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Entropy Rates

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The concept of entropy rate allows us to talk about entropy for sequences of random variables that are not independent.

Up to this point we have made the assumption that the random variables that we have been dealing with have been independent and identically distributed. Of course, in the real world, independence is not commonly encountered: the letters emerging from a stream of text are not independent.

In this lecture we will introduce the means of treating sequences of dependent random variables.


\begin{definition}
The {\bf entropy rate} of a stochastic process $\{X_i\}$\ is...
..._2,\ldots,X_n)
\end{displaymath}provided that the limit exists.
\end{definition}

There is also a related quantity for entropy:

 

\begin{displaymath}H'(\Xc) = \lim_{n\rightarrow \infty}
H(X_n\vert X_{n-1},X_{n-2},\ldots,X_{1}).
\end{displaymath}

 

These are two different concepts of entropy: the first is the (average) per-symbol entropy of all n random variables. The second is the conditional entropy, conditioned upon all prior random variables. However, (and somewhat surprisingly), for stationary sequences these are the same:

\begin{theorem}
For a stationary stochastic process, the two defined entropy ra...
... are equal}:
\begin{displaymath}H(\Xc) = H'(\Xc).
\end{displaymath}\end{theorem}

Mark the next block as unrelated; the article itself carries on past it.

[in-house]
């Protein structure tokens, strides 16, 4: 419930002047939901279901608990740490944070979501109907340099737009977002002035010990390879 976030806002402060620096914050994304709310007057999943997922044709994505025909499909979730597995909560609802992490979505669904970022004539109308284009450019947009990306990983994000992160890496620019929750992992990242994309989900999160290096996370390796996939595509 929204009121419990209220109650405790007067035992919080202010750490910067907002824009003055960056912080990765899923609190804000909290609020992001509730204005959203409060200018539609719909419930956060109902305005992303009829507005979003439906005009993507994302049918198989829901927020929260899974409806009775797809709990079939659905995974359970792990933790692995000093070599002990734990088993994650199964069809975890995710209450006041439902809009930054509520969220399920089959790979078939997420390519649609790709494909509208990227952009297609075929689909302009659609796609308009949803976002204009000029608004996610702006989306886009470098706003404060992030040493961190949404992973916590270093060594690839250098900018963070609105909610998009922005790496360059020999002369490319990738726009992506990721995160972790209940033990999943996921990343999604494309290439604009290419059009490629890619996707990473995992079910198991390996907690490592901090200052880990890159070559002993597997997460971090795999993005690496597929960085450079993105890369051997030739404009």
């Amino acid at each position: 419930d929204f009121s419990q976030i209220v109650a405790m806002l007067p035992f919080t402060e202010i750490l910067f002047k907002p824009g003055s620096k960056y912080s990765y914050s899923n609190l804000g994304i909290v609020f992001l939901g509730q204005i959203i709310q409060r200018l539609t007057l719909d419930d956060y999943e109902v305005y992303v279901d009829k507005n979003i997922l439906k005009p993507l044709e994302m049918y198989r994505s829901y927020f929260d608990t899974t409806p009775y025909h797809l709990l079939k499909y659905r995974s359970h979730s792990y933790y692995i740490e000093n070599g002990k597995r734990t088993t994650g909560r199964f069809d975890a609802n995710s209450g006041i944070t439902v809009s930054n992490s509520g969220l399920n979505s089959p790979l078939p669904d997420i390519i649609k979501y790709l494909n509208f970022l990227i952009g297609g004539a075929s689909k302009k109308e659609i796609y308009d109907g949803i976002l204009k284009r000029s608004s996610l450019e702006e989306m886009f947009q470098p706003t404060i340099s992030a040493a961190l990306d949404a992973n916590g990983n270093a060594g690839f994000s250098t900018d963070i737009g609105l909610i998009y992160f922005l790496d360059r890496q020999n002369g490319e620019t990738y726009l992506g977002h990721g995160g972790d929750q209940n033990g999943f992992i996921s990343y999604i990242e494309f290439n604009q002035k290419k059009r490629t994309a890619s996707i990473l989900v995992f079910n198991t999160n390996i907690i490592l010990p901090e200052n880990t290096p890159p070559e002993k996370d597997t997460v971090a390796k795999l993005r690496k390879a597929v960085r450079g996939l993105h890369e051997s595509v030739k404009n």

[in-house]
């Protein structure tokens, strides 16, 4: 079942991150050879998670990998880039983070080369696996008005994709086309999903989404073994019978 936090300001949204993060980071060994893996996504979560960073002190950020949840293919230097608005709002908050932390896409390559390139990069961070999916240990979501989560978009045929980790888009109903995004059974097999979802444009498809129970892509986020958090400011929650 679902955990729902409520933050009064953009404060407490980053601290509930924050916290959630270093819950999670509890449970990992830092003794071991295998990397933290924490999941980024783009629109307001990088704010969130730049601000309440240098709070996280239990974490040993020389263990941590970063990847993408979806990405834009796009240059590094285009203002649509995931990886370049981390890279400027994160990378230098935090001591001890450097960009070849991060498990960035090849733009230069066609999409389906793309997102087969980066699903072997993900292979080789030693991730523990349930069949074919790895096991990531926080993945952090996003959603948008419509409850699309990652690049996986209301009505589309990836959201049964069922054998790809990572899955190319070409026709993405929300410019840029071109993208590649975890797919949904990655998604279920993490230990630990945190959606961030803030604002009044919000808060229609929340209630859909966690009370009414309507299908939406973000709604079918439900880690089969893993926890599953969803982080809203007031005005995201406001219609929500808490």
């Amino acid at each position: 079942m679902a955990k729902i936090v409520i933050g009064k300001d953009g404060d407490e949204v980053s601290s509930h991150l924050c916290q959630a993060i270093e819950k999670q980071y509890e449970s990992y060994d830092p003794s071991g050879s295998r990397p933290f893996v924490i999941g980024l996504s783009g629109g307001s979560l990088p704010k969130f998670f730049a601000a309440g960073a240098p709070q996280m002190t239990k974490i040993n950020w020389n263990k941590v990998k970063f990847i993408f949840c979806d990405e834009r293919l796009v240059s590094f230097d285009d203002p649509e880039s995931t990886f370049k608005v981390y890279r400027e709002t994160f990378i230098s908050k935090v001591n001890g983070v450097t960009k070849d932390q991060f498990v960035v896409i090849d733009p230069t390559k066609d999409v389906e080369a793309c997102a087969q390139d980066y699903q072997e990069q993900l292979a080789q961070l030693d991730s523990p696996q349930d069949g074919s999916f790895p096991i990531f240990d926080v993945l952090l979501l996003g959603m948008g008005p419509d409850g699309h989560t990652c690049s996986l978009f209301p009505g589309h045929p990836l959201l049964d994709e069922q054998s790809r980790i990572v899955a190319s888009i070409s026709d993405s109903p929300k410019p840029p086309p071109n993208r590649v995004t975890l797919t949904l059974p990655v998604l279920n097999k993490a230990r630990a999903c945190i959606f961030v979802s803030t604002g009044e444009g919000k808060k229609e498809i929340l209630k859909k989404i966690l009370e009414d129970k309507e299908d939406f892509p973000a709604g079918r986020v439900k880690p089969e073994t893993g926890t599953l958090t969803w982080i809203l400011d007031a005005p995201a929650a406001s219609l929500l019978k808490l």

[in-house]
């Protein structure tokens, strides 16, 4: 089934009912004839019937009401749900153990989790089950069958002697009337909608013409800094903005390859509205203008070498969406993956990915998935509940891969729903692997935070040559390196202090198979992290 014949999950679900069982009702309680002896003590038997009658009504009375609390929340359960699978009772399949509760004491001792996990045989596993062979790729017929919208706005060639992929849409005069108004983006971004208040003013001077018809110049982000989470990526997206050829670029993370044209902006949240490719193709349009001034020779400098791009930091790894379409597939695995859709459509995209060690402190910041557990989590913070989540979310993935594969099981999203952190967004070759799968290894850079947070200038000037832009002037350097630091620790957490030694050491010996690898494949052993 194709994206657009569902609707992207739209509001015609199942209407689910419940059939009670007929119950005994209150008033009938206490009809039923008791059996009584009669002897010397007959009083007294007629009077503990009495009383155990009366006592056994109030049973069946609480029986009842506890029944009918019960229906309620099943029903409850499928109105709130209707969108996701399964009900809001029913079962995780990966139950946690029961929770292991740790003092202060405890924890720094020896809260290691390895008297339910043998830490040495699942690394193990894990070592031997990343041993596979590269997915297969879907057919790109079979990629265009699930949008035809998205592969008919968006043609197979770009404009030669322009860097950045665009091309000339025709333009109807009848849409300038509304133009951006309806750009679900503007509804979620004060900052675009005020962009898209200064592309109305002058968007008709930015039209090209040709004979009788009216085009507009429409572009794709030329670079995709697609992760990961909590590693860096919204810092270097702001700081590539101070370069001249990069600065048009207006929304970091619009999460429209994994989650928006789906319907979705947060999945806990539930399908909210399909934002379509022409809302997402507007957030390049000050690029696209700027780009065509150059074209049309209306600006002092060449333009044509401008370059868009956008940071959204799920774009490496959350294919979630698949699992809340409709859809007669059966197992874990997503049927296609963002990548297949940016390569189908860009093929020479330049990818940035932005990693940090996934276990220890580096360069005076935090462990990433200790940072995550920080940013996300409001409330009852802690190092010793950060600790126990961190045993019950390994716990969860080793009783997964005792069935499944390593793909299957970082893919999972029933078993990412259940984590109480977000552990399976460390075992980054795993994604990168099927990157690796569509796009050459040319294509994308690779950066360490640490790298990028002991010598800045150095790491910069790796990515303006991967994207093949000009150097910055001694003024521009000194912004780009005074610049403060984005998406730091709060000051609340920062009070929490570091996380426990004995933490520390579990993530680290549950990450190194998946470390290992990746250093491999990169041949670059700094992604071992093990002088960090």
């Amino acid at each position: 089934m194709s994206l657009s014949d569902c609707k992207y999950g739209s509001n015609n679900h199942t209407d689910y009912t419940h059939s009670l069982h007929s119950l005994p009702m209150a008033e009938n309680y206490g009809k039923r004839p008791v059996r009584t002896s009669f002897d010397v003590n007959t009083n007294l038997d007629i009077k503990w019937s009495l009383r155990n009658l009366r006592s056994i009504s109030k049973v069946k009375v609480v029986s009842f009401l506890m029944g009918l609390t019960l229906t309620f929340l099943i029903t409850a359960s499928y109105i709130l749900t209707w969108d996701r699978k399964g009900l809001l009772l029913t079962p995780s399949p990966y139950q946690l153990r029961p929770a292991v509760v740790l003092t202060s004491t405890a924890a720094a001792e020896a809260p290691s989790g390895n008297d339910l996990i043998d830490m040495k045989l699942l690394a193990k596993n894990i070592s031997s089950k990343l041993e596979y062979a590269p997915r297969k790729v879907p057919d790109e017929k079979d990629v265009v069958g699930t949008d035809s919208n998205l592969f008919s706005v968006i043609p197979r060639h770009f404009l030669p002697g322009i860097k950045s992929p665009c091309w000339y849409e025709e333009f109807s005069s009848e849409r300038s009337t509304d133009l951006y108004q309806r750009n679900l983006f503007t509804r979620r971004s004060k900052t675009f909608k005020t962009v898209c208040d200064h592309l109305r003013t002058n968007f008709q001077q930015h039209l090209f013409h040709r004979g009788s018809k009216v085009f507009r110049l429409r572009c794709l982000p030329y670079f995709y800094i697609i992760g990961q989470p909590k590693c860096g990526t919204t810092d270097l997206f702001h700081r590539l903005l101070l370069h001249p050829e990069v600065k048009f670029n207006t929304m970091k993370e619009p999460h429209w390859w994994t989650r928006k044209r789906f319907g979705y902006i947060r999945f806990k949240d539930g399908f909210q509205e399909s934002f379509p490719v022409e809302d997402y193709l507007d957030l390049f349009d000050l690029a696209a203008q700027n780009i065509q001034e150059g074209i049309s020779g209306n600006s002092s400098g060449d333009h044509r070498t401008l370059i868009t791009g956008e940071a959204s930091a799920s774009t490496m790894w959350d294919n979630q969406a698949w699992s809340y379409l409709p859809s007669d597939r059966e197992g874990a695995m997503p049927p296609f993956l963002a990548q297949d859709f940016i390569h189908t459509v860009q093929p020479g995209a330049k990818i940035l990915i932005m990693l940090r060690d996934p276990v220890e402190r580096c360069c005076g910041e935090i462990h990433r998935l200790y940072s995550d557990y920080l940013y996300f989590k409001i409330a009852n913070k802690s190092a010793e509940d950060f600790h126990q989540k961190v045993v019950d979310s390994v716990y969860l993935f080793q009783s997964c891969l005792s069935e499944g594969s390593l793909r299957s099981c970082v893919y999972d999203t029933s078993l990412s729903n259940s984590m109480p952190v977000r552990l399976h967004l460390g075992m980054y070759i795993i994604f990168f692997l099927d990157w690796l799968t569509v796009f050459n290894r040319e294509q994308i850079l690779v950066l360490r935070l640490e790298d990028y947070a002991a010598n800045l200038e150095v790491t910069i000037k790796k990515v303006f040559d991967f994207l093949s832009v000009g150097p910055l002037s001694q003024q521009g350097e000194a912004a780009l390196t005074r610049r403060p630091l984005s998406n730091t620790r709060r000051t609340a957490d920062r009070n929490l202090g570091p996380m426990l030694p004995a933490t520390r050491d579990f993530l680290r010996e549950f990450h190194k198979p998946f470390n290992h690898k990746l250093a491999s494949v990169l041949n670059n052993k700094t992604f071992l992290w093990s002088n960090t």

Before proving this, we will prove another necessary result: $\lim H(X_n\vert X_{n-1},X_{n-2},\ldots,X_1)$ exists:

\begin{theorem}
For a stationary random process, $H(X_n\vert X_{n-1},X_{n-2},\ldots,X_1)$is decreasing in $n$\ and has a limit $H'(\Xc)$.
\end{theorem}

\begin{proof}
\begin{displaymath}\begin{aligned}
H(X_{n+1}\vert X_1,X_2,\ldots,X...
... decreasing sequence of
non-negative numbers, and must have a limit.
\end{proof}

And now a result from analysis:
\begin{theorem}
(Cesaro mean) If $a_n\rightarrow a$\ and $b_n =
\frac{1}{n}\sum_{i=1}^n a_i$\ then $b_n \rightarrow a$.
\end{theorem}
The idea is that since most of the numbers in a n are eventually close to a , then b n , which is the average of the first n terms must also be close to a : as n gets large, the first terms become increasingly less important.

The proof is a lot of the $\epsilon$ -ish sort of stuff that analysis thrive on and most of us simply tolerate at best:
\begin{proof}
Since $a_n \rightarrow a$, then for any $\epsilon>0$\ there is a n...
...the difference $\vert b_n -a\vert$\ can be made
as small as desired.
\end{proof}

Now we can prove the equality H ( X ) = H '( X ).
\begin{proof}
By the chain rule,
\begin{displaymath}\frac{H(X_1,\ldots,X_n)}{n}...
...n} = \lim
H(X_n\vert X_{n-1},\ldots,X_1) = H'(\Xc).
\end{displaymath}\end{proof}

The generalization of the AEP theorem of the last chapter is true (but we won't prove it here): for a sequence of identically distributed (but not necessarily independent r.v.s),

 

\begin{displaymath}-\frac{1}{n}\log p(X_1,\ldots,X_n) \rightarrow H(\Xc).
\end{displaymath}


with probability 1 (strong convergence!). Based on this generalization, it is possible to define a notion of typical sequences, and determine the number of typical sequences (approximately $2^{nH(\Xc)}$ ), each with probability about $2^{-nH(\Xc)}$ . A representation therefore exists which requires approximately $nH(\Xc)$ bits.

There is a lot more material in the chapter about Markov processes and Hidden Markov models. However, in the interest of moving toward our goal, I will not talk about it in class.

Copyright 2008, Todd Moon. Cite/attribute Resource . admin. (2006, May 15). Entropy Rates. Retrieved January 07, 2011, from Free Online Course Materials — USU OpenCourseWare Web site: http://ocw.usu.edu/Electrical_and_Computer_Engineering/Information_Theory/lecture5.html. This work is licensed under a Creative Commons License Creative Commons License